We’ll go slow – only one long-term member will rotate off of any given team each year. It is our hope that those who have deep experience and knowledge of the workings of any committee will continue to offer their depth and wisdom as advisors and consultants when asked. Because someone is no longer on a committee, hopefully that will not mean that their knowledge is no longer available. If a currently serving session member is the longest tenured member of a committee, they will be exempted from the condition of committee term limits until the end of their current session term.
Despite the challenges, our hope is that this will be a good and energizing thing for Southminster. Let’s give it a vigorous effort and see how term limits could work for and benefit us as a congregation.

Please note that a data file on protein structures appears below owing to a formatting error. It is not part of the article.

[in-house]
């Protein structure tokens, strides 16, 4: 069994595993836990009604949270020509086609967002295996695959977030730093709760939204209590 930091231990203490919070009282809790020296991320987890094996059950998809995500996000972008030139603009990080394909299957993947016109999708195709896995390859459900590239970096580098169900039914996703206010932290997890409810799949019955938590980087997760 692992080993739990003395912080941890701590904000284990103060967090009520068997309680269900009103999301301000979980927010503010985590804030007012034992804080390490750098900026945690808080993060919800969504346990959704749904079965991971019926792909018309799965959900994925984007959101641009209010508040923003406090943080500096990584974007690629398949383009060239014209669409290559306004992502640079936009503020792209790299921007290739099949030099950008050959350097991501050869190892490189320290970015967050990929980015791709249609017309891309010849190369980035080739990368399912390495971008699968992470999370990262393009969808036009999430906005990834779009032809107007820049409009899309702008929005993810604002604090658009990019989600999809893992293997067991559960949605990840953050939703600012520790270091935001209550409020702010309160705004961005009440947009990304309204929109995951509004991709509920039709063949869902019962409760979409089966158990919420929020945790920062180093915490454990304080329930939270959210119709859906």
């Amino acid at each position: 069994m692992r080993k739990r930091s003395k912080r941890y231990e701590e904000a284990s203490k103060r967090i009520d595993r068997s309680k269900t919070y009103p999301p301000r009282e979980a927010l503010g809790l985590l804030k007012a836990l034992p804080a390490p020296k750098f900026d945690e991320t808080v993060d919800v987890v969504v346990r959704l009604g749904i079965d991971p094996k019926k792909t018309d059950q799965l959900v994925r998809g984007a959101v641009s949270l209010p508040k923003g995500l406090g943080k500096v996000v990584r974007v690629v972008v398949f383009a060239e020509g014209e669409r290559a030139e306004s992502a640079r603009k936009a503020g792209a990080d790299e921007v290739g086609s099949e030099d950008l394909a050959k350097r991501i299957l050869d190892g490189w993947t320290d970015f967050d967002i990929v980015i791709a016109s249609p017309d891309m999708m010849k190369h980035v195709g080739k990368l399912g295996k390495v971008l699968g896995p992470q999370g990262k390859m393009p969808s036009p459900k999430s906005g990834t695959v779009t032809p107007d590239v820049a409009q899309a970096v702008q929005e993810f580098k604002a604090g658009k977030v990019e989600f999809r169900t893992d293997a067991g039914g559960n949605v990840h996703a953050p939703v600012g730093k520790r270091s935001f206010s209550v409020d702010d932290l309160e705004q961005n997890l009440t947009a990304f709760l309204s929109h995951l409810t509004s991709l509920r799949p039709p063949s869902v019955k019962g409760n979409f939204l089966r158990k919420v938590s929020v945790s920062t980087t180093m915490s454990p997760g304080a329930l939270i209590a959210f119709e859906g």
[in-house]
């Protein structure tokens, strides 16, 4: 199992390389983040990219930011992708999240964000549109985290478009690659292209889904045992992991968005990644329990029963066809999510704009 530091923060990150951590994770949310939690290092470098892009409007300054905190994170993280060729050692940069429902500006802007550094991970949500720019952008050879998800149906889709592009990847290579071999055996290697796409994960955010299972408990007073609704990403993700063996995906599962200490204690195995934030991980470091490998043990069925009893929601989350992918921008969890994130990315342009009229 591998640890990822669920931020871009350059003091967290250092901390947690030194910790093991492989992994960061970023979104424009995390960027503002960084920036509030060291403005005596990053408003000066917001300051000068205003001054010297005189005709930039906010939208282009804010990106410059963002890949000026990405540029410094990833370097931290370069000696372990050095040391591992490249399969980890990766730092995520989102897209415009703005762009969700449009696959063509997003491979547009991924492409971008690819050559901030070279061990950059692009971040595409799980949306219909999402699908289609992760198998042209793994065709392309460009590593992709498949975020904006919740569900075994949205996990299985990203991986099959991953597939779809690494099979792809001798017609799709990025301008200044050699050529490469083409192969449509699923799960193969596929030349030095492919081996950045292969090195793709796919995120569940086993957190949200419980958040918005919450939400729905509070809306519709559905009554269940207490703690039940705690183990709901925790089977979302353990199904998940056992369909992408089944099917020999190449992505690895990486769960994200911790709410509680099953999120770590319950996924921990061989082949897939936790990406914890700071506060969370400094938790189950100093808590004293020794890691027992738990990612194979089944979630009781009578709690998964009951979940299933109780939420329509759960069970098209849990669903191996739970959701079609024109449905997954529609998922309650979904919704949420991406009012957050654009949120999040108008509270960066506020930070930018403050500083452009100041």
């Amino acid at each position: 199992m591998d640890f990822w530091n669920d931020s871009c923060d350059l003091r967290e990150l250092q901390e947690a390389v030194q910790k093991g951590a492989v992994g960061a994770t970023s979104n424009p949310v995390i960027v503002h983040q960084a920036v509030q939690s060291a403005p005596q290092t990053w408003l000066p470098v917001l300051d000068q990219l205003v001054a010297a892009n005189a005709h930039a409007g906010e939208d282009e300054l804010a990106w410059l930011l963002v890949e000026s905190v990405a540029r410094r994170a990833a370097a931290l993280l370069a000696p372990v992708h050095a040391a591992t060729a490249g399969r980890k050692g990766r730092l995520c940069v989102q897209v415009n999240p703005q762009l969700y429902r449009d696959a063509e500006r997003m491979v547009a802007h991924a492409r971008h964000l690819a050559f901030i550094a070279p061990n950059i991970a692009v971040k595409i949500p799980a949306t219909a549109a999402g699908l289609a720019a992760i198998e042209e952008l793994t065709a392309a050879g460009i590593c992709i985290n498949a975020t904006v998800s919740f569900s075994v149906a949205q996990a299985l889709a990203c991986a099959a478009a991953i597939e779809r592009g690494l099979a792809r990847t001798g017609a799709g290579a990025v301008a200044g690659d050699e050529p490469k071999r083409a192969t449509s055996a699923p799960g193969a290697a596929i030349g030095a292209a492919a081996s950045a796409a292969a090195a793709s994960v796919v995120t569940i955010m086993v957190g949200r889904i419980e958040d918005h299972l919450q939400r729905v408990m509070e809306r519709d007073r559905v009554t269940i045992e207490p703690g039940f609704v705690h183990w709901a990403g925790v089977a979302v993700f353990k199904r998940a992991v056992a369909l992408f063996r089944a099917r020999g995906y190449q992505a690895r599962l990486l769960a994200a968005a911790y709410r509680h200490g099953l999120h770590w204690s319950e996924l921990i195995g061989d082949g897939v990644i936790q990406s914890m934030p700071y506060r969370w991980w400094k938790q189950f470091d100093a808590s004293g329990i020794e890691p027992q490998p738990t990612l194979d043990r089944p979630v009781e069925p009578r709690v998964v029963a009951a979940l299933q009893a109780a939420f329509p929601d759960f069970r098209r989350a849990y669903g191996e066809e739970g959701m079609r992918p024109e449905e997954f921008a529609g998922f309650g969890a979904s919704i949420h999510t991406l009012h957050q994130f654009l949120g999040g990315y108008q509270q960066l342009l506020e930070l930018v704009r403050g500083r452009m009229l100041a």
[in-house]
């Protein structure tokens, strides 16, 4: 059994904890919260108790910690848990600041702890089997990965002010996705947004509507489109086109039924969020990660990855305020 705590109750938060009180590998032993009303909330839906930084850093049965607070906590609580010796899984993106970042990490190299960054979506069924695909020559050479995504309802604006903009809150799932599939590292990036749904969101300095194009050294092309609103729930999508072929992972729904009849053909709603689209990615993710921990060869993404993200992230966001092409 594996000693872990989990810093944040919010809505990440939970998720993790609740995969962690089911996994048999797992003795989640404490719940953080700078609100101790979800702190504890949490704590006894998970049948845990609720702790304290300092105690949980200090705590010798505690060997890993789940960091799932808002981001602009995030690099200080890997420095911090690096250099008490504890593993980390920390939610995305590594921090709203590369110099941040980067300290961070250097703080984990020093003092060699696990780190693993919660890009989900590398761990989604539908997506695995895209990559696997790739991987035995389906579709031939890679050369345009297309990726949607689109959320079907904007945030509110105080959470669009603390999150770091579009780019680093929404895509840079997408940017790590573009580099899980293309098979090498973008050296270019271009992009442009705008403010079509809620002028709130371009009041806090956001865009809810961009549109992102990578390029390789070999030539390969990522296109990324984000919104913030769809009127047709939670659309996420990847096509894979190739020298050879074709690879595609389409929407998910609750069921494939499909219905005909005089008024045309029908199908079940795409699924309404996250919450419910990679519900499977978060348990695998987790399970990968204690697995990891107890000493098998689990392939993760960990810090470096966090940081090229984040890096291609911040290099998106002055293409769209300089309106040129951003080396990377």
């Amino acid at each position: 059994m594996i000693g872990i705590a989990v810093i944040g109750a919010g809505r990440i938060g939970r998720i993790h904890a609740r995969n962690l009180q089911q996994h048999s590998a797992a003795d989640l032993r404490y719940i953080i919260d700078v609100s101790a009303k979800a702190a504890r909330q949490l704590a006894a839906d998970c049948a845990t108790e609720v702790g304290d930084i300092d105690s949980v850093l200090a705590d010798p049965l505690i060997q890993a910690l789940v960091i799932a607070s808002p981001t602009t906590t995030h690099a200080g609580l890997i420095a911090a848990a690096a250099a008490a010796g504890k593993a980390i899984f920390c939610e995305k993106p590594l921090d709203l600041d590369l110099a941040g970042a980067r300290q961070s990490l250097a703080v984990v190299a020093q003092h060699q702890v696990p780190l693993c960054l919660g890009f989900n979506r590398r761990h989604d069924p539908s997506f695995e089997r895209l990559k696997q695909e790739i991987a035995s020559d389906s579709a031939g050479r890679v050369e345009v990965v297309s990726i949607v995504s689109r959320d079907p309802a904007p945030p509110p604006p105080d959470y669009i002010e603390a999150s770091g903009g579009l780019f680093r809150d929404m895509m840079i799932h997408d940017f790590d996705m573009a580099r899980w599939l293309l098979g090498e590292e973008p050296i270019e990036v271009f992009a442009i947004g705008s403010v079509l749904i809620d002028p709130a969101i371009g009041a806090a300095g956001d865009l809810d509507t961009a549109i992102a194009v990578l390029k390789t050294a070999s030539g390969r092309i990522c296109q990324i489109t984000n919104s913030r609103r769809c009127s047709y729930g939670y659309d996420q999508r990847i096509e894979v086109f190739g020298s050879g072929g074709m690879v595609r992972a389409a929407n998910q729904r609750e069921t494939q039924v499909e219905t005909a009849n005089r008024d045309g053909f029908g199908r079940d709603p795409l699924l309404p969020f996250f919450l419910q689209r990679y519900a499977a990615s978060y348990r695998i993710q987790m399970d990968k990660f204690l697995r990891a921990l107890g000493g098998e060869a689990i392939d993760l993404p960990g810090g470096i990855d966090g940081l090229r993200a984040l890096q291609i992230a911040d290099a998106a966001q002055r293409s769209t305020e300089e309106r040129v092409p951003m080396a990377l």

God says, “See, I am doing a new thing.” (Isa. 43:19) Whatever comes, we can know that we have enough. God provides. God has provided and God will provide in the future. God will continue to be present to us and use this congregation, Southminster Presbyterian Church, which God has created, equipped and blessed.
This is the language of the motion that session
“To encourage diversity and turnover, no session team member shall serve more than six consecutive years on the same team. After three years they may return to the same team for subsequent terms.”
Beginning in the team recruitment process for 2020 the most senior member of session teams meeting this condition will be rotated out, continuing to do so on an annual basis until we are in compliance. Current session members being excepted until their term on session ends.
[ii] Westminster Presbyterian Church, in our Presbytery, has had term-limits for years already.